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Armed with chocolate and water Town Pastors have been patrolling the streets of Suffolk at weekends for 14 years.  Now they are about to hit the national festival circuit too. Anne Gould talks to Canon Paul Daltry about the project 

It’s that time of year when young people start counting their pennies and thinking about the summer festival circuit. Co-incidentally Canon Paul Daltry and an army of more than 300 Town Pastors from Suffolk will also be thinking about the same thing too. They’ve been at Latitude, invited by the Henham Park organisers, for the last three years but now news of their good work has spread and they’ve been asked to help at Leeds and Reading, V Festival, the Isle of Wight and Bestival as well. 

It’s something that Paul, Chairman of Ipswich Town Pastors and co-ordinator of eight other schemes across the country is clearly delighted to be involved with and not least because it’s Christianity in action. “At Latitude we have a tent which offers a safe place to go where people can talk and relax and get tea and coffee at a very reasonable price.” There are also team patrols - Festival Pastors wearing high visibility jackets - who offer water, sweets, offer community safety advice or aid for those who might have overdone the revelry. “Last year we had 60 people at Latitude and it was the first year we did patrols at night. Previously the festival had relied solely on their security teams for the night work but they have a different job to do than us. However the organisers were blown away by what we did because we operate in a different manner. Our presence, it seems helps to reduce crime.” 

The Town Pastor scheme has been in operation in Ipswich since Christmas 2005 when Paul was asked by Sgt Neil Boast, who has recently been awarded an MBE, to help in the run up to Christmas. “They had introduced a hard-hitting zero tolerance policy for alcohol offences and were going to lock people up for the night for getting drunk. We were asked in to see if we could make a difference. There were three teams of us and we went out on four nights and it was a great success.”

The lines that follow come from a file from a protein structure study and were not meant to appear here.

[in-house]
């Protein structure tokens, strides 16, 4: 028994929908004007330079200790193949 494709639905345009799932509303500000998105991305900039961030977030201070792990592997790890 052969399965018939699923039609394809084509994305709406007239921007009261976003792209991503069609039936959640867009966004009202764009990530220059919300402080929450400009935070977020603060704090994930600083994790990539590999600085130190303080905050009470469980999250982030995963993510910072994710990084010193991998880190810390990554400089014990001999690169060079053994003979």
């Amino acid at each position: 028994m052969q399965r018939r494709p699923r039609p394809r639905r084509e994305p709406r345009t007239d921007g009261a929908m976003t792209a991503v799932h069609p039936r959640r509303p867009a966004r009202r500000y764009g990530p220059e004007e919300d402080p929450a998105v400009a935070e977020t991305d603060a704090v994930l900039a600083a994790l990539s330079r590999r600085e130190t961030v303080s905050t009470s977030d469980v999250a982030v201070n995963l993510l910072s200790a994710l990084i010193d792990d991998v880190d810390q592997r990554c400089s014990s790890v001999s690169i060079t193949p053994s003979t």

As a result they decided to set up a proper charity, recruited scores of volunteers and started training so since May 2006 Town Pastors became a regular feature in Ipswich every weekend. Subsequently the Town Pastor scheme has spread to Newmarket, Bury St Edmunds, Felixstowe, Lowestoft, Woodbridge, Stowmarket, Sudbury and Woodbridge. Clearly being involved is a big commitment - volunteers work one night a month from 9.30pm - 4am. There are two teams, based in Great Coleman Street - says Paul. The first goes out on patrol - usually three groups of two people who walk the streets wearing high visibility jackets simply look for people who have overdone the partying. Back at base there’s also a prayer team boosted by other volunteers who pray at home for one hour slots through the night. “They listen out on the radio to alert us in case there are any problems, make sure refreshments are available when pastors have their break and of course pray as well.” 

Obviously they encounter people with all sorts of problems - some have clearly drunk too much and have lost their money and phone and need help to get home. “We may call a parent or someone to come and help them and on occasion we’ve had taxi drivers take them home.” Others may be in need of help from emergency services and other vulnerable people can be helped out of tricky situations. “Amazing things happen every week though and we believe the prayer teams really make a difference. For instance, one night I was out on patrol in Upper Brook Street and we saw a young woman who looked quite distressed. We approached her but she didn’t want any help - then we heard over the radio that the Ipswich Security CCTV person was also concerned about her. Some guys started to bother her so we intervened. It turned out she was completely lost, was drunk and emotional. She’d come to Ipswich with her brother and a friend from Romford. Her phone was out of charge, she’d been drinking, her brother had been arrested and the friend had just disappeared. Also she couldn’t remember her home phone number so we couldn’t get any help from there. All of a sudden a taxi pulls up and inside is her other brother who had come from Romford looking for her. How did that happaen?” 

Paul says that most of the people they deal with are in the 18-30 age group who have simply drunk too much but on occasion there are older people in need too. Although the Town Pastors are all volunteers running this service comes at a cost - £21,000 a year for Ipswich but £100,000 across the county. “We are funded through grants and donations but like many organisations in the current economic climate we are about to do a major review of what we spend.” It’s an excellent service and has been shown to reduce crime and help people in real need but funding and creating a business plan is now necessary, he says.



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